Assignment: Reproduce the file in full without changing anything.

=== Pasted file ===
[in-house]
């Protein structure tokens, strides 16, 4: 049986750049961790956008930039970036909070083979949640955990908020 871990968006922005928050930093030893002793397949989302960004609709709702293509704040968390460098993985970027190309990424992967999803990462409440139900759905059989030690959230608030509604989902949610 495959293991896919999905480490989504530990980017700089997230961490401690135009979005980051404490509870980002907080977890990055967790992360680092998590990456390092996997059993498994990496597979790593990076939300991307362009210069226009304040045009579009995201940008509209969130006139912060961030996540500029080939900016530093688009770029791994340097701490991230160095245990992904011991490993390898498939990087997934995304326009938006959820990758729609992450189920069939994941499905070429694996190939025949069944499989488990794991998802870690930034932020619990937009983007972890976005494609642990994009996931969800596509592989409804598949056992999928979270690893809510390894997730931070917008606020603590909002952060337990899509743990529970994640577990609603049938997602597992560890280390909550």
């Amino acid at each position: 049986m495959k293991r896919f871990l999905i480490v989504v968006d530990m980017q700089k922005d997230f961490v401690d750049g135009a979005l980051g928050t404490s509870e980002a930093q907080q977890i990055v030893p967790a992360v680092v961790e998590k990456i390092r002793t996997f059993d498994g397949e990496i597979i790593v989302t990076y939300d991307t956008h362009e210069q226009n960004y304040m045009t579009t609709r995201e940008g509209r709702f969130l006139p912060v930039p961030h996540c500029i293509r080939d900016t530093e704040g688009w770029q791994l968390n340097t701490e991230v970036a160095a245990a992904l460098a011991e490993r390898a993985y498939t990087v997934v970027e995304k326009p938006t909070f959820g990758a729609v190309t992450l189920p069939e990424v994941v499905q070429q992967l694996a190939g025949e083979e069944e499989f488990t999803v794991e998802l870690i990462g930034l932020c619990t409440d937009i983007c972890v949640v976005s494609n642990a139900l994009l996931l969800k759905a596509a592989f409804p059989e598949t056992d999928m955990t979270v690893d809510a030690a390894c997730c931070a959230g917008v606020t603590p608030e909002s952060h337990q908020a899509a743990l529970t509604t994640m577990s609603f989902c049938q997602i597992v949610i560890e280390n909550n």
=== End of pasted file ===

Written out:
[in-house]
């Protein structure tokens, strides 16, 4: 049986750049961790956008930039970036909070083979949640955990908020 871990968006922005928050930093030893002793397949989302960004609709709702293509704040968390460098993985970027190309990424992967999803990462409440139900759905059989030690959230608030509604989902949610 495959293991896919999905480490989504530990980017700089997230961490401690135009979005980051404490509870980002907080977890990055967790992360680092998590990456390092996997059993498994990496597979790593990076939300991307362009210069226009304040045009579009995201940008509209969130006139912060961030996540500029080939900016530093688009770029791994340097701490991230160095245990992904011991490993390898498939990087997934995304326009938006959820990758729609992450189920069939994941499905070429694996190939025949069944499989488990794991998802870690930034932020619990937009983007972890976005494609642990994009996931969800596509592989409804598949056992999928979270690893809510390894997730931070917008606020603590909002952060337990899509743990529970994640577990609603049938997602597992560890280390909550």
């Amino acid at each position: 049986m495959k293991r896919f871990l999905i480490v989504v968006d530990m980017q700089k922005d997230f961490v401690d750049g135009a979005l980051g928050t404490s509870e980002a930093q907080q977890i990055v030893p967790a992360v680092v961790e998590k990456i390092r002793t996997f059993d498994g397949e990496i597979i790593v989302t990076y939300d991307t956008h362009e210069q226009n960004y304040m045009t579009t609709r995201e940008g509209r709702f969130l006139p912060v930039p961030h996540c500029i293509r080939d900016t530093e704040g688009w770029q791994l968390n340097t701490e991230v970036a160095a245990a992904l460098a011991e490993r390898a993985y498939t990087v997934v970027e995304k326009p938006t909070f959820g990758a729609v190309t992450l189920p069939e990424v994941v499905q070429q992967l694996a190939g025949e083979e069944e499989f488990t999803v794991e998802l870690i990462g930034l932020c619990t409440d937009i983007c972890v949640v976005s494609n642990a139900l994009l996931l969800k759905a596509a592989f409804p059989e598949t056992d999928m955990t979270v690893d809510a030690a390894c997730c931070a959230g917008v606020t603590p608030e909002s952060h337990q908020a899509a743990l529970t509604t994640m577990s609603f989902c049938q997602i597992v949610i560890e280390n909550n």